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Explaining the nature of power: A three-process theory

Turner, John C

Description

Power is an inescapable feature of human social life and structure. This paper addresses the nature of power. The standard theory is that power is the capacity for influence and that influence is based on the control of resources valued or desired by others. However, there have always been problems with this theory and new ones have appeared. The paper summarizes the standard theory and its problems, outlines the different meanings of power and presents a new theory emphasizing group identity,...[Show more]

dc.contributor.authorTurner, John C
dc.date.accessioned2015-12-13T22:54:29Z
dc.identifier.issn0046-2772
dc.identifier.urihttp://hdl.handle.net/1885/82139
dc.description.abstractPower is an inescapable feature of human social life and structure. This paper addresses the nature of power. The standard theory is that power is the capacity for influence and that influence is based on the control of resources valued or desired by others. However, there have always been problems with this theory and new ones have appeared. The paper summarizes the standard theory and its problems, outlines the different meanings of power and presents a new theory emphasizing group identity, social organization and ideology rather than dependence as the basis of power. It proposes that power is based on persuasion, authority and coercion. A key point is that the theory changes the way these processes have been understood by reversing the causal sequence of the standard theory. The latter argues that control of resources produces power, power is the basis of influence and that mutual influence leads to the formation of a psychological group. The three-process theory argues that psychological group formation produces influence, that influence is the basis of power and that power leads to the control of resources. Implications of the theory for social change, coercion, prejudice and the extent to which power is a social evil are briefly noted. The challenge is to study how power emerges from and functions within social relationships with a definite social, ideological and historical content rather than reifying it as an abstract external force producing generic psychological effects.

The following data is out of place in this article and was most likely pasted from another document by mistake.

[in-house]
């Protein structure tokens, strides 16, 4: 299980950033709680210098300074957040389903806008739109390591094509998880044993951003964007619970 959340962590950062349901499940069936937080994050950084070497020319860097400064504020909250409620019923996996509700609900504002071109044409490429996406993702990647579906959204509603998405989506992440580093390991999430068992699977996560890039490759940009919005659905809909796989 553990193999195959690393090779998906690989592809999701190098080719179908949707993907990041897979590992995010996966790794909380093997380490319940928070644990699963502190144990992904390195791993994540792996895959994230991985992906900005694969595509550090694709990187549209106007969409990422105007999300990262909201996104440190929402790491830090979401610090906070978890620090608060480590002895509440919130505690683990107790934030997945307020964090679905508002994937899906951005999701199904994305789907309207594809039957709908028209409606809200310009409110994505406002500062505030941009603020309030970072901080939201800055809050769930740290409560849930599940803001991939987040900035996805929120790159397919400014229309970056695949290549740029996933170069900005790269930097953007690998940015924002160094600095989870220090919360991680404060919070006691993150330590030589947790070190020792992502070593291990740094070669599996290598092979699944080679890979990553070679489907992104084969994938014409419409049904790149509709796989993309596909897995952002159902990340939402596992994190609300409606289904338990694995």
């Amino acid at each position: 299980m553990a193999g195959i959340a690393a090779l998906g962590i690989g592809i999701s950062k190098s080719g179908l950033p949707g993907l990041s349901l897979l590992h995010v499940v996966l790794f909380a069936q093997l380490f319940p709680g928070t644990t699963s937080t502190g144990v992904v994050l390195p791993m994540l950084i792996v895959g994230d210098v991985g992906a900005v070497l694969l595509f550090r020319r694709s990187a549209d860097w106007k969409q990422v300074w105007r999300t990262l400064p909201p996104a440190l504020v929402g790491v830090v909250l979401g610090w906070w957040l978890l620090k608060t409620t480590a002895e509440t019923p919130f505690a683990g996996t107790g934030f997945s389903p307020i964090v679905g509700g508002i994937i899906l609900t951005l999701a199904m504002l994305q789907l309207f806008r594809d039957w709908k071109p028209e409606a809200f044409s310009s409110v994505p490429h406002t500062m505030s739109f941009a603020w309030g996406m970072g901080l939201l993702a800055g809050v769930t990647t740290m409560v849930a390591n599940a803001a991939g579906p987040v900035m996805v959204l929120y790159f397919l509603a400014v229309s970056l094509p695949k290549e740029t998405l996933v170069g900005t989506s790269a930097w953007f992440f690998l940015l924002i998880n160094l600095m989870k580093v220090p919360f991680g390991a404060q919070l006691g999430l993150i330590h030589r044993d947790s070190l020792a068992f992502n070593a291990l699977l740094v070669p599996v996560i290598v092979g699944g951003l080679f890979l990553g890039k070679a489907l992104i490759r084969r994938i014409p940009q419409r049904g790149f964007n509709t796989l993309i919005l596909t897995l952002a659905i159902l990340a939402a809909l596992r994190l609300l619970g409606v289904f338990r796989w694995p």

dc.publisherJohn Wiley & Sons Inc
dc.sourceEuropean Journal of Social Psychology
dc.subjectKeywords: Group Identity; Ideologies; Interpersonal Relations; Meaning; Power; Social Theories; Theoretical Problems
dc.titleExplaining the nature of power: A three-process theory
dc.typeJournal article
local.description.notesImported from ARIES
local.description.refereedYes
local.identifier.citationvolume35
dc.date.issued2005
local.identifier.absfor170113 - Social and Community Psychology
local.identifier.ariespublicationMigratedxPub10424
local.type.statusPublished Version
local.contributor.affiliationTurner, John C, College of Medicine, Biology and Environment, ANU
local.description.embargo2037-12-31
local.bibliographicCitation.startpage1
local.bibliographicCitation.lastpage22
local.identifier.doi10.1002/ejsp.244
dc.date.updated2015-12-11T11:04:26Z
local.identifier.scopusID2-s2.0-11944266976
CollectionsANU Research Publications

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